I opted for the flight to Da Nang over the 20 something hour train ride (plenty of time for those later, in India). The peninsular town of Da Nang is famous for its hospitality- apparently when American GIs landed there they were met not by gunfire, but pretty girls with flower garlands. The town itself is basically a strip of cityscape running between two long, white beaches, with bright green, vegetation covered karst (limestone) mountains peppered here and there. It’s beautiful, and about as chill of a place as I saw in my travels.
However, outside of the swimming, Da Nang doesn’t have much in the way of tourist attractions, so I headed to the tip of the peninsula and the small town of Hoi An- once a powerful Asian trading community whose Chinese,Vietnamese, and Japanese influences are apparent in its incredibly well-preserved architecture. It’s now a World Heritage site, and it’s easy to see why, as few places in Asia can boast this state of preservation. The town is picturesquely situated, straddling a slow, brown river that occasionally becomes much more.
Those are historical flooding high water marks
After checking out the town, I decided to hire a boat to sail down the river and check out the view from it. The boat ride itself wasn’t anything terribly interesting, but when we were returning the boatman spotted some of his friends parked in the middle of the river on a couple of canoes tied together and shaded by palm fronds. He asked if it was okay to stop and say hello, and try some palm wine. It sounded fine by me, and they turned out to be really cool guys- a bunch of friends returned to town to hang out for the weekend. A few cups of palm wine (clear, very strong liquor without much flavor) and some utterly delicious fried squid later and the small visit turned into an evening of drinking, eating delicious seafood, learning some Vietnamese and teaching some English, and having great conversations with the incredibly hospitable Trung Pham and his family and friends.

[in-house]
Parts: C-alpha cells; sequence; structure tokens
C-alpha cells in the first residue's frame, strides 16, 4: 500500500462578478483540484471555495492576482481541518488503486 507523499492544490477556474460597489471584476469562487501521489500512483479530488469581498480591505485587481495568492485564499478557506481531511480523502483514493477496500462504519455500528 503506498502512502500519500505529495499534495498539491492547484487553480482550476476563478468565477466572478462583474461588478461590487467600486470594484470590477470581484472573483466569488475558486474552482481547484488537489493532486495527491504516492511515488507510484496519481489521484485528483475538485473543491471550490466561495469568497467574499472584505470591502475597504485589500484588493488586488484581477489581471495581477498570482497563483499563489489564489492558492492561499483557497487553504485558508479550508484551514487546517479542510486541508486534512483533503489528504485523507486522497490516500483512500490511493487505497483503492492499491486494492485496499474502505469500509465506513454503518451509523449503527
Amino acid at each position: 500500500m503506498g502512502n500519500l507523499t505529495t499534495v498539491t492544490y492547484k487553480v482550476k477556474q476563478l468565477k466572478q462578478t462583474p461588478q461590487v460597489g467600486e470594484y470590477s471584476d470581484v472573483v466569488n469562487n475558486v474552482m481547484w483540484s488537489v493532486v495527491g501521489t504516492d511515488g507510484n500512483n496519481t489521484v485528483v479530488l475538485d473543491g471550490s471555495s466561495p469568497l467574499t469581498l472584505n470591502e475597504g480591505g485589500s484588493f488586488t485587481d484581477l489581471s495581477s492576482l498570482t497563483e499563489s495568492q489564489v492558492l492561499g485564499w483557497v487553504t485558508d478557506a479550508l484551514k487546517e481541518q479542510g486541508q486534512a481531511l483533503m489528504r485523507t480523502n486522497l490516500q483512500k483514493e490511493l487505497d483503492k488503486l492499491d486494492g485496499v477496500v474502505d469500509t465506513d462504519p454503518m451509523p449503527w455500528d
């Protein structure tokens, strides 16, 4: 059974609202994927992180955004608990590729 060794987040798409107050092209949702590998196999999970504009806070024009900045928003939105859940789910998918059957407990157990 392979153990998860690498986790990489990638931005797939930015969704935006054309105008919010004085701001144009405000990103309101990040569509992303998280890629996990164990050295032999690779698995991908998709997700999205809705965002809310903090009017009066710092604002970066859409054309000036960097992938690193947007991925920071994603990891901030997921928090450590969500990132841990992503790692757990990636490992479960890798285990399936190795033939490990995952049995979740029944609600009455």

The next day I combated my massive hangover with a lot of water and Sunday Night football in my hotel room, before meeting Pham and his brother for coffee and more conversation. That evening I took the Da Nang to Hue train, which is one of the most beautiful stretches of track I’ve ever seen. Photos just don’t do it justice. The magic hour light on the silver sea, the deep green vegetation pocked by rocky outcroppings, plunging to pristine crescents of yellow sand were all absolutely gorgeous. I glimpsed small towns in passing, old cement gun installations from the Vietnam War (this was one of the hardest-fought over areas in the war), and mountains shrouded in mist. Either this or Taiwan’s Taipei to Hualien take the train travel crown.